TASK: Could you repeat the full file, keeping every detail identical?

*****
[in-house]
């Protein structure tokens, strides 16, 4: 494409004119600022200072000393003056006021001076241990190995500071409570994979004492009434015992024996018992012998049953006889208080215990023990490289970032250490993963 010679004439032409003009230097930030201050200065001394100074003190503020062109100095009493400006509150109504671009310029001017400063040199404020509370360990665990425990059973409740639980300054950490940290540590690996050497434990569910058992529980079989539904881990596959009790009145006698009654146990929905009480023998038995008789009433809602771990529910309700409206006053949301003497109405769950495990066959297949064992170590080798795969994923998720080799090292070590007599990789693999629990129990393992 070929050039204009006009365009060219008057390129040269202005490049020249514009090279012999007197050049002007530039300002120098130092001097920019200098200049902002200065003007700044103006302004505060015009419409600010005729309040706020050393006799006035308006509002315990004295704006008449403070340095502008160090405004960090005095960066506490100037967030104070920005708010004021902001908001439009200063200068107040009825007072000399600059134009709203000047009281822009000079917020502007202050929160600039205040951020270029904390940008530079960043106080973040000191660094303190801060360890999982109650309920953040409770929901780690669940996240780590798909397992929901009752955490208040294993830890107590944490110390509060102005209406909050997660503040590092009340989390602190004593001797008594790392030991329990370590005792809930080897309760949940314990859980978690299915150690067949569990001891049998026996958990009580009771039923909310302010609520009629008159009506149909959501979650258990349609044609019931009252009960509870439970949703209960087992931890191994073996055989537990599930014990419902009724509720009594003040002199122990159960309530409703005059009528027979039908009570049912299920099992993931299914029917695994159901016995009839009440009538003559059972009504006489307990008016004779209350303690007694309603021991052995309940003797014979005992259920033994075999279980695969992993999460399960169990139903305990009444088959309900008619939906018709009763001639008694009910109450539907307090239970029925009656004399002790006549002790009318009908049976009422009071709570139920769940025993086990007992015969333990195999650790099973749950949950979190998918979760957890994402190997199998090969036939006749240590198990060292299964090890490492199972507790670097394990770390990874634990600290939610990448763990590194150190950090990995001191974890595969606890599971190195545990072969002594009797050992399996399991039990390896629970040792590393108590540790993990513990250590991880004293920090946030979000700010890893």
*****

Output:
[in-house]
């Protein structure tokens, strides 16, 4: 494409004119600022200072000393003056006021001076241990190995500071409570994979004492009434015992024996018992012998049953006889208080215990023990490289970032250490993963 010679004439032409003009230097930030201050200065001394100074003190503020062109100095009493400006509150109504671009310029001017400063040199404020509370360990665990425990059973409740639980300054950490940290540590690996050497434990569910058992529980079989539904881990596959009790009145006698009654146990929905009480023998038995008789009433809602771990529910309700409206006053949301003497109405769950495990066959297949064992170590080798795969994923998720080799090292070590007599990789693999629990129990393992 070929050039204009006009365009060219008057390129040269202005490049020249514009090279012999007197050049002007530039300002120098130092001097920019200098200049902002200065003007700044103006302004505060015009419409600010005729309040706020050393006799006035308006509002315990004295704006008449403070340095502008160090405004960090005095960066506490100037967030104070920005708010004021902001908001439009200063200068107040009825007072000399600059134009709203000047009281822009000079917020502007202050929160600039205040951020270029904390940008530079960043106080973040000191660094303190801060360890999982109650309920953040409770929901780690669940996240780590798909397992929901009752955490208040294993830890107590944490110390509060102005209406909050997660503040590092009340989390602190004593001797008594790392030991329990370590005792809930080897309760949940314990859980978690299915150690067949569990001891049998026996958990009580009771039923909310302010609520009629008159009506149909959501979650258990349609044609019931009252009960509870439970949703209960087992931890191994073996055989537990599930014990419902009724509720009594003040002199122990159960309530409703005059009528027979039908009570049912299920099992993931299914029917695994159901016995009839009440009538003559059972009504006489307990008016004779209350303690007694309603021991052995309940003797014979005992259920033994075999279980695969992993999460399960169990139903305990009444088959309900008619939906018709009763001639008694009910109450539907307090239970029925009656004399002790006549002790009318009908049976009422009071709570139920769940025993086990007992015969333990195999650790099973749950949950979190998918979760957890994402190997199998090969036939006749240590198990060292299964090890490492199972507790670097394990770390990874634990600290939610990448763990590194150190950090990995001191974890595969606890599971190195545990072969002594009797050992399996399991039990390896629970040792590393108590540790993990513990250590991880004293920090946030979000700010890893």